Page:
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Meet the International Telecommunications Union

Communications towers
Communications towers in Giarratana, Italy.

The International Telecommunications Union (ITU) is a specialized agency of the United Nations located in Paris that focuses on information and communication technologies (ICTs). Established in 1865 as the International Telegraph Union to handle the unprecedented growth in international telegraphic traffic, the ITU is the oldest specialized agency in the United Nations today. The ITU’s earliest ambitions centered on establishing standardized, interstate regulations for rapidly evolving telegraphy technology. On 17 May 1865, delegates from 20 mostly European countries formally convened to sign the first International Telegraph Convention, which reduced telegraph tariffs and established common regulations between countries. Tariffs, regulations and technology were standardized for the first time across Europe and to its borders with Africa and Asia.

The role of the ITU has  evolved since the 19th century. Today, ITU continuously develops international standards that make satellite orbit and Internet access possible. ITU works alongside the United Nations Educational, Scientific and Cultural Organization, the United Nations Conference on Trade and Development and the United Nations Development Programme to convene the World Summit on the Information Society (WSIS). Since its first meeting in 2003, WSIS has sought to bridge the growing divide between developed and developing countries in the wake of the digital transformation.

In 2015, the United Nations adopted new Sustainable Development Goals (SDGs). The multifaceted mandate of ITU enables its work to impact each of the SDGs in a myriad of ways, although some are more greatly affected than others:

The highest level of governance for the ITU is the Plenipotentiary Conference, which convenes every four years and is ITU’s decision-making body, setting the strategic direction for the organization. The ITU Council convenes between Plenipotentiary Conferences to govern during the interim and to ensure the ITU remains responsive to a rapidly changing telecommunications environment. Additionally, the ITU Council works with the ITU’s General Secretariat, led by a Secretary-General and a Deputy Secretary-General, to see that the ITU Constitution, Convention and Administrative Regulations are faithfully executed.

ITU’s 1992 Additional Plenipotentiary Conference in Geneva reorganized ITU’s administrative structure to provide greater flexibility for responding to a fast-evolving global environment by creating three new core sectors: the Telecommunications Standardization Sector (ITU-T), the Radiocommunication Sector (ITU-R) and the Telecommunication Development Sector (ITU-D).

ITU-T assembles experts from around the world to develop international defining standards for ICTs. These standards ensure diverse ICT devices are capable of communicating with each other and create a level playing field for all producers, consumers and Member States wishing to utilize innovative technologies. ITU-T standards are approved by the World Telecommunications Standardization Assembly every four years. Much of the standardization in ICTs is accomplished by the ITU’s Study Groups, which develop recommendations specific for different fields of telecommunications.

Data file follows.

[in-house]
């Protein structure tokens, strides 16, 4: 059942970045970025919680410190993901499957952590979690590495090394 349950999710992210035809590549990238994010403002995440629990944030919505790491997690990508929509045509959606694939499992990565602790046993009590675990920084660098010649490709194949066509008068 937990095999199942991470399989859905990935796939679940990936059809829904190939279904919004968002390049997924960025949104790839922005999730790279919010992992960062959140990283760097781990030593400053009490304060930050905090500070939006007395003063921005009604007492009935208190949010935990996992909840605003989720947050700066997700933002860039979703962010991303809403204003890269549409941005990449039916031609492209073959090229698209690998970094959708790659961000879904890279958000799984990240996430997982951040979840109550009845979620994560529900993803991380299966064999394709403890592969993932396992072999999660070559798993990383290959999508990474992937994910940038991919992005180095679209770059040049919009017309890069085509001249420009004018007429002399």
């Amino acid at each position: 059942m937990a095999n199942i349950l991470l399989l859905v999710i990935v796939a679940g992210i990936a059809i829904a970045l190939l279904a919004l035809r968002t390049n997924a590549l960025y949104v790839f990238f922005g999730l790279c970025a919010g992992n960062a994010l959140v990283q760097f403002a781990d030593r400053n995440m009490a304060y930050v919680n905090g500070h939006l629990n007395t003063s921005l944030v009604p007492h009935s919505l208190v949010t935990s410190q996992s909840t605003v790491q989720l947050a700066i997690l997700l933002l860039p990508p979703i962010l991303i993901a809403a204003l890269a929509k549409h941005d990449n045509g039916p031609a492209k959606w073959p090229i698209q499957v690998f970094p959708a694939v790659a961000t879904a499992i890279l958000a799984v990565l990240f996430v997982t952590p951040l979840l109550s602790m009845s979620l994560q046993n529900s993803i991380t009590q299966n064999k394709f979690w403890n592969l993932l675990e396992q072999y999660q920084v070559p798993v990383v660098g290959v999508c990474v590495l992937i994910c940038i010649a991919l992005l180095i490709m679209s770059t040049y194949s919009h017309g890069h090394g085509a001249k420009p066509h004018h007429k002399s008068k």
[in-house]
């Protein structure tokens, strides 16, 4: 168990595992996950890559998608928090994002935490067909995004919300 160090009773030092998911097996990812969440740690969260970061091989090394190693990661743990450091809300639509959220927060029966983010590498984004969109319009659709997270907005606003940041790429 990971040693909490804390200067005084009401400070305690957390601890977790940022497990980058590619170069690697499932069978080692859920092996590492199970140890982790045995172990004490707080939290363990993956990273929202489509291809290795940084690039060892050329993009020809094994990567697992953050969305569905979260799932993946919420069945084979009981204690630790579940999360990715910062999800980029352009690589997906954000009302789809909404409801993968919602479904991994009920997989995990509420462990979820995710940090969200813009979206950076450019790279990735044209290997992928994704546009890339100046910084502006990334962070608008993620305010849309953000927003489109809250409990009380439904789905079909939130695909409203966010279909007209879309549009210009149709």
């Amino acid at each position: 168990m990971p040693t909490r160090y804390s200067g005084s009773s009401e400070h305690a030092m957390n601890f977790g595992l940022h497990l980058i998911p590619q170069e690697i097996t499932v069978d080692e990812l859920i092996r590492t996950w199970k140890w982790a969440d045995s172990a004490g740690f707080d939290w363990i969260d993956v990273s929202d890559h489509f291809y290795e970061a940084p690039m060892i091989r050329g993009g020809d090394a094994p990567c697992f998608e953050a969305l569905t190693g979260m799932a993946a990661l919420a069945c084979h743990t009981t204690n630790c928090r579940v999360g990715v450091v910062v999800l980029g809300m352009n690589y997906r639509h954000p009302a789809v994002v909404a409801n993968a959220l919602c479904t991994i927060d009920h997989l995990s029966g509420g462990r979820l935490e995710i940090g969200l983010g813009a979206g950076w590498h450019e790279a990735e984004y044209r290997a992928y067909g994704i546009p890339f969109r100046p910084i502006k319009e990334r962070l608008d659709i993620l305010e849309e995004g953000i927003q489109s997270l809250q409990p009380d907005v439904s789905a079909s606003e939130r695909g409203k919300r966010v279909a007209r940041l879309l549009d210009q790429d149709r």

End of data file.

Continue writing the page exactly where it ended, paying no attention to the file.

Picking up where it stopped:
ITU-R streamlines worldwide radio communication standards in order to minimize interference between radio communication operations system. ITU-R accomplishes this by overseeing the implementation and updating of Radio Regulations and Regional Agreements during the World Radiocommunication Conferences (WRCs) that convene every three or four years. Over 1,500 enacted Radio Regulations govern the use of the radio spectrum. As an international organization, ITU-R coordinates satellite frequency assignments as requested by Member States  to protect all assignments from harmful interference. This protection is particularly important for radio frequencies that are used for aeronautical communications and navigation, which remain reserved for those purposes through the Radio Regulations. ITU-R’s work encompasses a myriad of topics, including maritime services, aeronautical services, mobile and wireless broadband communications, television and sound broadcasting, radio navigation satellite systems, climate change monitoring, coordinated universal time, emergency communications, and disaster relief and intelligent transportation systems.

ITU-D supports the development and improvement of ICTs in developing countries by coordinating technical cooperation and assistance activities under the mandate of the United Nations and ITU. ITU-D works to enhance confidence and security in the use of telecommunications and ICTs, especially for countries in special need. The World Telecommunication Development Conference meets between two ITU Plenipotentiary Conferences to provide direction for ITU-D as it seeks to execute strategies and objectives that will further enhance the development of ICTs worldwide. Recognizing that the demand for qualified people to fill technology jobs will certainly rise for years to come, ITU-D in 2011 supported the creation of International Girls in ICT Day, which is celebrated every year on the fourth Thursday in April. This initiative will help satisfy growing demand for ICT experts in addition to promoting greater gender diversity in the workplace, supporting the United Nations’ fifth SDG of gender equality

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